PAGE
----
Market analyst: Down the cliff

Ray Grabanski
Special to the Farm Forum
Columnist

The grain market tipped over to the negative side last week, and has continued that trend into this week.

All grains, except for spring wheat, failed to run to new highs in a run that resuscitated the rally.  Ironically, now the market is dropping due to a forecast for cooler and wetter weather, even while there is virtually no rain in the corn belt forecast to fall this week. That will surely lead to another drop in crop conditions and yield potential, following a drop this week as well.

It's interesting to see the market drop while current weather is adverse, but this is a futures market and is always looking ahead.  

Today's weather forecast has widespread rain in the six to seven day forecast, but will still be dry the next five days. Thereafter, the 8-14 day precipitation forecast is for above normal precipitation and below normal temperatures, probably a perfect forecast moving into July (if it sticks around).  While markets were down sharply yesterday indicating the tops are probably in on charts, the U.S. crop continues to deteriorate on paper with the crop progress reports.

Specifically, the corn ratings dropped four percent to 68% rated good or excellent, with the Pro Ag yield model dropping 2.3 bushels per acre to 175.4, now a below 'trend' (176.95 bushel) yield.

That could spell trouble for the U.S. corn crop, should the weather pattern not change. Soybeans are 94% planted, with ratings also down a whopping five percent to 62% rated good or excellent.  The Pro Ag yield model (still relatively preliminary) dropped a huge 0.93 bushels per acre to 48.46 bushels, an extreme weekly decline and well below 'trend' 49.83.  Given these numbers, USDA would have to cut yields 1.4 bushels per acre or about 130 million bushels - and we don't have the carryout to do it.  Weather must change pattern because a few more weeks like this and prices would be forced to go to new highs on the new crop soybeans.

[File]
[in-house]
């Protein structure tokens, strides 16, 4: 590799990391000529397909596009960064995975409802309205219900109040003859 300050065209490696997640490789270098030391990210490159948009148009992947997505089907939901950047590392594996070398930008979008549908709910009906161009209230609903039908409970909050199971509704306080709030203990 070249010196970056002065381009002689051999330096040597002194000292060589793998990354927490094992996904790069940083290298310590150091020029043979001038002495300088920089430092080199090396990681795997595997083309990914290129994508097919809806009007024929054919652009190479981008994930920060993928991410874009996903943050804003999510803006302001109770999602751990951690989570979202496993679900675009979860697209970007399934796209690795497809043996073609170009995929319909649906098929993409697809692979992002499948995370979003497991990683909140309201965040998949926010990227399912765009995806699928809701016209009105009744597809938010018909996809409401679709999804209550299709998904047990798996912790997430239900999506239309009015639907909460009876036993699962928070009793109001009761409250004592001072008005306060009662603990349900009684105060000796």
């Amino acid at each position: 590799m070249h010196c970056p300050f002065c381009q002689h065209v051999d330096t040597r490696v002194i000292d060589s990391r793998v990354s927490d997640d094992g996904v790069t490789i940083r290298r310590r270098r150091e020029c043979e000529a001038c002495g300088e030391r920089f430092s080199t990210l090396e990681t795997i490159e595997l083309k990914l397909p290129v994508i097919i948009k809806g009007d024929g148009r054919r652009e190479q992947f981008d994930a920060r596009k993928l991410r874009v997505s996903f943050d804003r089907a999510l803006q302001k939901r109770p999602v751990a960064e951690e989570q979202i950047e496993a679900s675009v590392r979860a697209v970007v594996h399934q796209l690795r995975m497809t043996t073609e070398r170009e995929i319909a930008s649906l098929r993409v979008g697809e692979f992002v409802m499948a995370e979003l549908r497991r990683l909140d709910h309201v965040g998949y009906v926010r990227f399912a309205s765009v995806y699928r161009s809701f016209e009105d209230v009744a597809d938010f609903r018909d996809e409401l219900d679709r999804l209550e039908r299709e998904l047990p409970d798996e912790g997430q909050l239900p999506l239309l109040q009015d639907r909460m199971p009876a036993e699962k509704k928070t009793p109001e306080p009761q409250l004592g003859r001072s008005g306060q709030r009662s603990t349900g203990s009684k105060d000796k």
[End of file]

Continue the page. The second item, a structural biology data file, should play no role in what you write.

Winter wheat is now four percent harvested versus 15% average, so we are behind average with the wet weather, but conditions also declined two percent to 48% good or excellent, with the Pro Ag yield model -0.31 bushels per acre to 51.38 bushels versus the 50.56 bushel trend. That also is a fairly high yield decline for wheat this late in the growing season and completes the trifecta for all three major crops yield model declines last week. That, if it continues a few weeks, could trigger another run at new highs.  

Note too the decline in topsoil moisture of four percent to 62% rated adequate/surplus, with subsoil down three percent to 61% rated adequate/surplus.  These are not good signs going into summer.  While the next five days remain dry, we hold out hope for the 2021 crop that weathermen are actually not just guessing when they forecast a return to cool/wet conditions in the U.S.  If we continue to suffer from drought conditions into July, we could have some more excitement in grains.  We note that July soybeans recovered in overnight trade from early losses, but will the other grain contracts do the same today?

Soon, we will enter the critical phase in July where reproduction occurs in corn, with soybeans following just a few weeks later.  This is the time when yield potential is primarily determined in corn and soybeans, which are about 60% of U.S. production of every type of plant.  So this is an extremely important time for the grain crop production.  We always say that in July and August there are three important market factors: 1) weather, 2) weather, and 3) weather!

So strap on your boots, it could be an interesting summer.